Ball & Socket Arts (Cheshire, $4,999)
Ball & Socket Arts Public Historical Signage
Ball & Socket Arts will design, create, and install two large-scale pieces of interpretive historical signage at each of the main pedestrian entry points to campus in winter 2023. These signs will educate visitors on the industrial past of the region and the site’s landmark buildings.

Career Resources, Inc. (Bridgeport, $3,220)
Hang Time Mobile
Hang Time Mobile is a project designed to address formerly incarcerated individuals’ lack of exposure to the humanities, art, history, and culture. The site visits include an exhibit on African Americans in CT at the Westport Museum for History and Culture, an interactive immersion series in modern art with MoCA Westport, and exposure to varying cultures and indigenous peoples with the Sikh Art Gallery and Pequot Museum.

Charter Oak Temple Restoration Association (Hartford, $3,750)
Charter Oak Cultural Center’s Ada Maria Isasi-Diaz Justice Institute Summer Program
This institute on August 11 is a virtual workshop by Dr. Melisa Borja for Latinx women on current oral history view. Participants will utilize what they learn to then go out and interview Latinx women about lo cotidiano, their everyday lives, their struggles, and their faith.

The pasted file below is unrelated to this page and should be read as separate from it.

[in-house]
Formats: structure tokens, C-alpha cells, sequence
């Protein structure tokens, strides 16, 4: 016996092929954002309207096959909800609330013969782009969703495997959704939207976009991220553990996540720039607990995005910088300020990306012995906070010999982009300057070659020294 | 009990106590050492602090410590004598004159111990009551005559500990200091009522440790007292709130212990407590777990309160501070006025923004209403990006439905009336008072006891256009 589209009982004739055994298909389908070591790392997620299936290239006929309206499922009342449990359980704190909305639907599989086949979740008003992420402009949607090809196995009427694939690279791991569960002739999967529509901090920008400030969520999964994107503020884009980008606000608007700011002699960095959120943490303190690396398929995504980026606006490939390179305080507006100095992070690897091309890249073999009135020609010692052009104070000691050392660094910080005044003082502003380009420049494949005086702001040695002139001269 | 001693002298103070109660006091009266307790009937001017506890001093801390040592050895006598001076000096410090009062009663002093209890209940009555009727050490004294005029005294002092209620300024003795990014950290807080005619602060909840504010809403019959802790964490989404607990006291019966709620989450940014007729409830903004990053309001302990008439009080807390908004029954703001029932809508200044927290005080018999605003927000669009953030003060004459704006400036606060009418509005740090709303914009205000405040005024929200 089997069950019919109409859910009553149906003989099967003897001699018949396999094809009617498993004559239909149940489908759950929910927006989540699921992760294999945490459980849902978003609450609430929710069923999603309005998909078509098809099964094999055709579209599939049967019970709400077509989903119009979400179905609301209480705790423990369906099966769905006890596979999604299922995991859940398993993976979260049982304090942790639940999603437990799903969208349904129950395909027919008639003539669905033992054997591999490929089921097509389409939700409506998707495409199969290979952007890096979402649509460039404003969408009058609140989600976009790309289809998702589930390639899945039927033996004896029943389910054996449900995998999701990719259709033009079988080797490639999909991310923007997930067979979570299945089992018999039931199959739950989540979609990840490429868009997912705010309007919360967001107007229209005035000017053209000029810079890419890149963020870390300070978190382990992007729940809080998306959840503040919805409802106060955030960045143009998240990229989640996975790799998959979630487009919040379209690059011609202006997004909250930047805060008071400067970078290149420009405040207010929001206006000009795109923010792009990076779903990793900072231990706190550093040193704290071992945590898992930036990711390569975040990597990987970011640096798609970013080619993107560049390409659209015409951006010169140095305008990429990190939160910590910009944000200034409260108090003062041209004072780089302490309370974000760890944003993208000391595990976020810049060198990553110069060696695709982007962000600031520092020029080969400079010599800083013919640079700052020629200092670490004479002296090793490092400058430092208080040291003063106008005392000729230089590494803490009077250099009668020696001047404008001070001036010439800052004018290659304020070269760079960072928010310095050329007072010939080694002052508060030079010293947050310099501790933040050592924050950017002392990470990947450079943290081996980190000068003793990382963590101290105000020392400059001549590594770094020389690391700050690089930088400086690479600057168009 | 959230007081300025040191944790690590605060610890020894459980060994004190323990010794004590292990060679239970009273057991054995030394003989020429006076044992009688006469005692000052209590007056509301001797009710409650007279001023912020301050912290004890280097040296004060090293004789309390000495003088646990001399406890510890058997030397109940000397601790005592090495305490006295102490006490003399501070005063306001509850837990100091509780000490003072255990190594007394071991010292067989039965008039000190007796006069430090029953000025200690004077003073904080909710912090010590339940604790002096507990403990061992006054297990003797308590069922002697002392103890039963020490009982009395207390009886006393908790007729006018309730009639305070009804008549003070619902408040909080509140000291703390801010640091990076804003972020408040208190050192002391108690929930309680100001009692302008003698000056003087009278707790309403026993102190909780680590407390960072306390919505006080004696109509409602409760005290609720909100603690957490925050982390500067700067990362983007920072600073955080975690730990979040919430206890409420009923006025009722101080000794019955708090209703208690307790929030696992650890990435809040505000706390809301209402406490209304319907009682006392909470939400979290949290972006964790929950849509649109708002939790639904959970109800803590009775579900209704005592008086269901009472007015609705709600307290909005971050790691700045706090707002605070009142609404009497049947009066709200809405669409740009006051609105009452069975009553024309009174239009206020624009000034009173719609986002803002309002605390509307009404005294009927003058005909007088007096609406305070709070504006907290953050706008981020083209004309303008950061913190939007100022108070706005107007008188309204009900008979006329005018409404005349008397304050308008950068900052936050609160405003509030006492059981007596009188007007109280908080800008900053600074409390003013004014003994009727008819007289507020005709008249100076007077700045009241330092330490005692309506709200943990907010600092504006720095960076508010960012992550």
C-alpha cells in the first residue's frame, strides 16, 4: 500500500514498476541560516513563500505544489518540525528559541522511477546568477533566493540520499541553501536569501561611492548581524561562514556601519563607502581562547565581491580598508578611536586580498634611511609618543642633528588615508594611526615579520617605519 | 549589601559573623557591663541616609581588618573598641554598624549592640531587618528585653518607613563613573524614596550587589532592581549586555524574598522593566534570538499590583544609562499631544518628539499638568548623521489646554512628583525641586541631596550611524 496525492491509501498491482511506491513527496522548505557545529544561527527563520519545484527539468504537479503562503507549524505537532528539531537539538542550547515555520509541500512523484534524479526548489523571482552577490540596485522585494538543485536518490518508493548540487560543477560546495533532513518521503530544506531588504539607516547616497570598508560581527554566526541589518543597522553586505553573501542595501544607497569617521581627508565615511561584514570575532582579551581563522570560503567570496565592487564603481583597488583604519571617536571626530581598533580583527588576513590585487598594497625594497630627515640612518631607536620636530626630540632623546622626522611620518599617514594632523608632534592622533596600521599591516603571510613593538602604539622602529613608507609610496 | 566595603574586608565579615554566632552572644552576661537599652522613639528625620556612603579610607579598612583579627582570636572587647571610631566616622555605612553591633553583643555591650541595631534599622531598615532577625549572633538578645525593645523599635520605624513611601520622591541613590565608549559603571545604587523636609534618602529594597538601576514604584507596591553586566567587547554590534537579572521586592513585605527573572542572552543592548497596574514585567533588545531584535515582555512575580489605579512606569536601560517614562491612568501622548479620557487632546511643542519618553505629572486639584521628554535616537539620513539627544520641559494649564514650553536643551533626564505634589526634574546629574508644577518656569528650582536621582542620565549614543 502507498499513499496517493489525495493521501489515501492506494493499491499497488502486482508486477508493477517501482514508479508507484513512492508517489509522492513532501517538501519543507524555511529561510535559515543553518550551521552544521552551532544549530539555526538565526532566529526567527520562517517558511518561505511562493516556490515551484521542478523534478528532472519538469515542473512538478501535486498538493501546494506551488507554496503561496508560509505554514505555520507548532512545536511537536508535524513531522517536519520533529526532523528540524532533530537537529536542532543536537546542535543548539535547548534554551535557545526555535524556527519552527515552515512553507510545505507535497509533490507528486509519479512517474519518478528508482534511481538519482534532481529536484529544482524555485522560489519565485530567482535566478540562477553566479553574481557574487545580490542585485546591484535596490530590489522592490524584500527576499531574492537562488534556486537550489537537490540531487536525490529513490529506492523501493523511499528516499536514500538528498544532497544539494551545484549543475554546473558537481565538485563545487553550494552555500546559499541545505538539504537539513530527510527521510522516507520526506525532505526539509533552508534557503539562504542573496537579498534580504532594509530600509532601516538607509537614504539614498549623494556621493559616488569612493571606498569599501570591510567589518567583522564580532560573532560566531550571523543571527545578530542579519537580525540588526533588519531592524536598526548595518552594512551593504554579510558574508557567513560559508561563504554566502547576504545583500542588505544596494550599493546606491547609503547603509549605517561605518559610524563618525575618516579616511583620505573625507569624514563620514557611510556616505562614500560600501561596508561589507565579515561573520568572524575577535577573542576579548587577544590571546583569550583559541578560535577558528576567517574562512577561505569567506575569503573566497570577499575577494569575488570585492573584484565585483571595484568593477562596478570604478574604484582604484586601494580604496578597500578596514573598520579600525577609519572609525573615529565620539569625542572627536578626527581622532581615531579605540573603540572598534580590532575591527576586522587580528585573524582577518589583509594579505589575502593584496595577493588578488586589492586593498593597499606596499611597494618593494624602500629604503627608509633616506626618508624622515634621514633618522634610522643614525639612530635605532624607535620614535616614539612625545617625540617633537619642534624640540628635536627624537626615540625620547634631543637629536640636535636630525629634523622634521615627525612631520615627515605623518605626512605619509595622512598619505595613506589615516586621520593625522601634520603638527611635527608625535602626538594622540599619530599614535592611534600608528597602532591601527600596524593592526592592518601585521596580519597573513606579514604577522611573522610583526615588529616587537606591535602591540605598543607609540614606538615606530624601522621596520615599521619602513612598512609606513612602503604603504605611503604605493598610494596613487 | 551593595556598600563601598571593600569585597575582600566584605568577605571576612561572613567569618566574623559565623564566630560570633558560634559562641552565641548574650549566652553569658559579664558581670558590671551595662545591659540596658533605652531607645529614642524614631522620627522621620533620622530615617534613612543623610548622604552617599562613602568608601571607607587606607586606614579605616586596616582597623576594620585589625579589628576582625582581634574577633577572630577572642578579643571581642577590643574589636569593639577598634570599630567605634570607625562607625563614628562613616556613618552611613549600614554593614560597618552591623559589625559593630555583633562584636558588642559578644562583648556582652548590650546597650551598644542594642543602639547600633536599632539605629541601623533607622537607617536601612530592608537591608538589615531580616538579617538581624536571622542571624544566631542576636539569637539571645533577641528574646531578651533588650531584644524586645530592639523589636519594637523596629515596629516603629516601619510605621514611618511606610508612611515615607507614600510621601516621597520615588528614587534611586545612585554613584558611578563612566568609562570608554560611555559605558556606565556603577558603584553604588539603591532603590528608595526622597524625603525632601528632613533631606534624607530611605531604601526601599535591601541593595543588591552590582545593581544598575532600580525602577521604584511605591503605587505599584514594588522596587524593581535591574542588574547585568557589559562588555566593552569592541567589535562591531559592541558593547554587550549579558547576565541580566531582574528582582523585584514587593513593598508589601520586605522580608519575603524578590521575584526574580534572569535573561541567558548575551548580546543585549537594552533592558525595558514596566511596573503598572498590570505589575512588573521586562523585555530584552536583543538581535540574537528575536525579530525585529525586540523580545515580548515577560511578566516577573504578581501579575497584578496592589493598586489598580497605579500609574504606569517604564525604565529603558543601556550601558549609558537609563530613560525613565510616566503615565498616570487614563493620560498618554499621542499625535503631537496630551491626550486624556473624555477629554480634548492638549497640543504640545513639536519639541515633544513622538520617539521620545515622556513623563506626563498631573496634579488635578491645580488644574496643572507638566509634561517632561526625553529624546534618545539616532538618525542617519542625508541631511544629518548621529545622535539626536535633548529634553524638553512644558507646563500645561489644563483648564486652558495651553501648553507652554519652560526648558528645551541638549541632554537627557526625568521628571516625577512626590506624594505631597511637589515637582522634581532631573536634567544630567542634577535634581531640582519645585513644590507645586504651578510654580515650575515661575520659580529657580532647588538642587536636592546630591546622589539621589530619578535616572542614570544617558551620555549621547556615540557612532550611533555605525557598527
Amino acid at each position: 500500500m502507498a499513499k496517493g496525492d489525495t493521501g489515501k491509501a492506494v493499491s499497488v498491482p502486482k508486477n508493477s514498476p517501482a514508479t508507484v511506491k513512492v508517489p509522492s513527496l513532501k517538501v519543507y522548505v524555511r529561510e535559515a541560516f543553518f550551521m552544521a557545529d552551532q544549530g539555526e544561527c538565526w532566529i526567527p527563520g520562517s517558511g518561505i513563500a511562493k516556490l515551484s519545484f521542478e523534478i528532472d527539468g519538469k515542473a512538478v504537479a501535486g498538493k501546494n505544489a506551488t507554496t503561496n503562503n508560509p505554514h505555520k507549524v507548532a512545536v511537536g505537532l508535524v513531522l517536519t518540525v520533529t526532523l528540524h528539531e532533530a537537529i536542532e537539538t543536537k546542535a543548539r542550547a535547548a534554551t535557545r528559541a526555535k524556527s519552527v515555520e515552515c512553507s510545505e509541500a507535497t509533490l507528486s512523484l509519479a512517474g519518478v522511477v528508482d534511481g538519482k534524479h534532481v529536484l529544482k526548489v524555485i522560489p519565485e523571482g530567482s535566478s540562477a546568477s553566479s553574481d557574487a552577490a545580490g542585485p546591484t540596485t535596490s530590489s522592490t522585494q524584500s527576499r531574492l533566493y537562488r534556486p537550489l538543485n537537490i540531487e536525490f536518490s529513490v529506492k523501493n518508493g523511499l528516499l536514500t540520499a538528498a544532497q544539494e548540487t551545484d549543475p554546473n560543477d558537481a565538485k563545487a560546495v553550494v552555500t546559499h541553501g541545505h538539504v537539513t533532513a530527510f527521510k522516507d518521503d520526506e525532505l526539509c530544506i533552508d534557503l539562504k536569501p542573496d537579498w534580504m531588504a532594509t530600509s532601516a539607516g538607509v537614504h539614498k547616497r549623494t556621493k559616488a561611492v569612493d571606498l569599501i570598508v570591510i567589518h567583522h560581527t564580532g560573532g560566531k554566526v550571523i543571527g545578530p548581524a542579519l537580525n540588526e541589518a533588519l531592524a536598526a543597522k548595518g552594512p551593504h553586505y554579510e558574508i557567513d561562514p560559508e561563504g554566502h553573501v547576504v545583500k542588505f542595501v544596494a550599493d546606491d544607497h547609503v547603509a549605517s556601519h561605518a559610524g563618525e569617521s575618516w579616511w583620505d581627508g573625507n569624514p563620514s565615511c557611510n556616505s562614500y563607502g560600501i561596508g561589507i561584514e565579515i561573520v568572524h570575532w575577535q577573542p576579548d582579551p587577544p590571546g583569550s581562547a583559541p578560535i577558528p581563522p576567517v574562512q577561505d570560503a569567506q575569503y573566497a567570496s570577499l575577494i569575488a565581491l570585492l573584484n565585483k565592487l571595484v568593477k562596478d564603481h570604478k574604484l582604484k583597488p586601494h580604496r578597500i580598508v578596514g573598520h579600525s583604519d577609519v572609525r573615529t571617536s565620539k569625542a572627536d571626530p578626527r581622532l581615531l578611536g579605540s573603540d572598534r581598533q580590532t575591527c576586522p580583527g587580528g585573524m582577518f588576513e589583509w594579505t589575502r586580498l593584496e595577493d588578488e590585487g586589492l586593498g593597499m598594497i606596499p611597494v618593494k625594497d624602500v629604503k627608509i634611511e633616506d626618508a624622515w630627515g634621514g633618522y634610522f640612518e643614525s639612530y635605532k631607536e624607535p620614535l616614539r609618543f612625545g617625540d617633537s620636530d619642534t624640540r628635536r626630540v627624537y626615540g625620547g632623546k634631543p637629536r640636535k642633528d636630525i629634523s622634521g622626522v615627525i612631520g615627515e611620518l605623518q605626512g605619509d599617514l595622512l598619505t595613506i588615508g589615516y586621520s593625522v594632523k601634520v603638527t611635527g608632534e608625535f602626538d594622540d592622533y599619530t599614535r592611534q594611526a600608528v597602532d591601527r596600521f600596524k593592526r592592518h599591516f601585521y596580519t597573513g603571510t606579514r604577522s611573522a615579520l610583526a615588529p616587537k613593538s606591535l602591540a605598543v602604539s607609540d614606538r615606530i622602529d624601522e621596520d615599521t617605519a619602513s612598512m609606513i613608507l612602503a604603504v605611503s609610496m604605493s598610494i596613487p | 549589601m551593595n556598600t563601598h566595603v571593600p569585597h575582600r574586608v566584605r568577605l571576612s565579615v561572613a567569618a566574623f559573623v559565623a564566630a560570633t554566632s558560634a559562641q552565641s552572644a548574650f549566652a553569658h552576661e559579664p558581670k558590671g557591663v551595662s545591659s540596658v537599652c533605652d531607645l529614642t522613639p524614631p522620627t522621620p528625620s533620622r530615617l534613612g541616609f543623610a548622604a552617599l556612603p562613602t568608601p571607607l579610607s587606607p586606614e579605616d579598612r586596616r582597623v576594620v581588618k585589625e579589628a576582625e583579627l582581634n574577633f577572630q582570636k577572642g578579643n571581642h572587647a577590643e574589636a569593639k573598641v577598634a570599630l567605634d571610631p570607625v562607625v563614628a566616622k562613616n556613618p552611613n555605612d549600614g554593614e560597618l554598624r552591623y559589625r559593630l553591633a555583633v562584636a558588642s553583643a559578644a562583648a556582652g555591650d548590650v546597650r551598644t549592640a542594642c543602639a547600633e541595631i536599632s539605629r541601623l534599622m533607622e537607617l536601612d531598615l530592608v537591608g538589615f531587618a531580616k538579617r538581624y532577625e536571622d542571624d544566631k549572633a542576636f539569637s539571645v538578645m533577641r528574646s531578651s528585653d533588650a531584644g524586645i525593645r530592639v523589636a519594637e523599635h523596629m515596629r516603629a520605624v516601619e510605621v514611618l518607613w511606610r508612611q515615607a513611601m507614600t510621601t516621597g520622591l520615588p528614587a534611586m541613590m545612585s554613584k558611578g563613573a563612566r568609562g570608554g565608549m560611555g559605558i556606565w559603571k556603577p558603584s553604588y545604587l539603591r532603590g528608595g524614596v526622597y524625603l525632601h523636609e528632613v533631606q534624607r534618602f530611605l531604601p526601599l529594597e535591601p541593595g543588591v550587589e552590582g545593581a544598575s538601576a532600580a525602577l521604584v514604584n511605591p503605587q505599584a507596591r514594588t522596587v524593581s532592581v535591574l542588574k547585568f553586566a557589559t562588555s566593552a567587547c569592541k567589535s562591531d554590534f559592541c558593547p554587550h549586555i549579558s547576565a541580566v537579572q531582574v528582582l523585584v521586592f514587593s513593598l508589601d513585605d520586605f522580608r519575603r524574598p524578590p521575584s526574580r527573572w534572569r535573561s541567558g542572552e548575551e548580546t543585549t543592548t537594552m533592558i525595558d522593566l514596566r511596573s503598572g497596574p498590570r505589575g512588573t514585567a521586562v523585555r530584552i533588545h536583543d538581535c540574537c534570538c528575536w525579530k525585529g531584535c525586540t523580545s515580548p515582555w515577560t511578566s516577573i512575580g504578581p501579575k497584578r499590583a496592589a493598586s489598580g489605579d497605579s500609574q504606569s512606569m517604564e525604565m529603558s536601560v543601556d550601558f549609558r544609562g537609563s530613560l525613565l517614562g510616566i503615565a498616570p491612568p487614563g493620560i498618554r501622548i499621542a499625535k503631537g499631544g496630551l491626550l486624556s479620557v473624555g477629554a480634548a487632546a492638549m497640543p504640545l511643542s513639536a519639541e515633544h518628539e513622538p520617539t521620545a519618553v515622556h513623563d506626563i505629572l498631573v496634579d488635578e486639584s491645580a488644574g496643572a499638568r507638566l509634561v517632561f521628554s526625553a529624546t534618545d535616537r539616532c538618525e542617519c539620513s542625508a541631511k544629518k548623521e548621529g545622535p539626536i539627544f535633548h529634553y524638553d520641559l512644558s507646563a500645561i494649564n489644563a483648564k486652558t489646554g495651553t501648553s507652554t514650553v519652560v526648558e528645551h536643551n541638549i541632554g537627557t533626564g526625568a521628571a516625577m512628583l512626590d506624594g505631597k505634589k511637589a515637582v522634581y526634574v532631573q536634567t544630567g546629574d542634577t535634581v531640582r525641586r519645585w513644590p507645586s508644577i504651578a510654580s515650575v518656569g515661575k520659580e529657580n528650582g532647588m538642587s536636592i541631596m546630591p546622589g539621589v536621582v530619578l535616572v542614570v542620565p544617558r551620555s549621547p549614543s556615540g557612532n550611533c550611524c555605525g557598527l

Elizabeth Park Conservancy (West Hartford, $1,650)
Poetry in the Park 2023
Elizabeth Park Conservancy hosted “The Friends & Enemies of Wallace Stevens” for their annual Poets in the Park reading the third weekend in June. Invited poets gave a 30-45 minute reading from their work, usually from their most recent poetry collection, followed by a Q/A session with the audience.

Guilford Performing Arts Festival (Guilford, $3,000)
GreenStage Guilford: Live Arts! Educational and Community Outreach Programs
Guilford Performing Arts Festival is a biennial, multi-day event that features live performance and public and in-school education supplemented by outreach projects that use the performing arts to shed light on the diversity of human experience, build community and directly improve lives. The 2023 festival is September 17-24.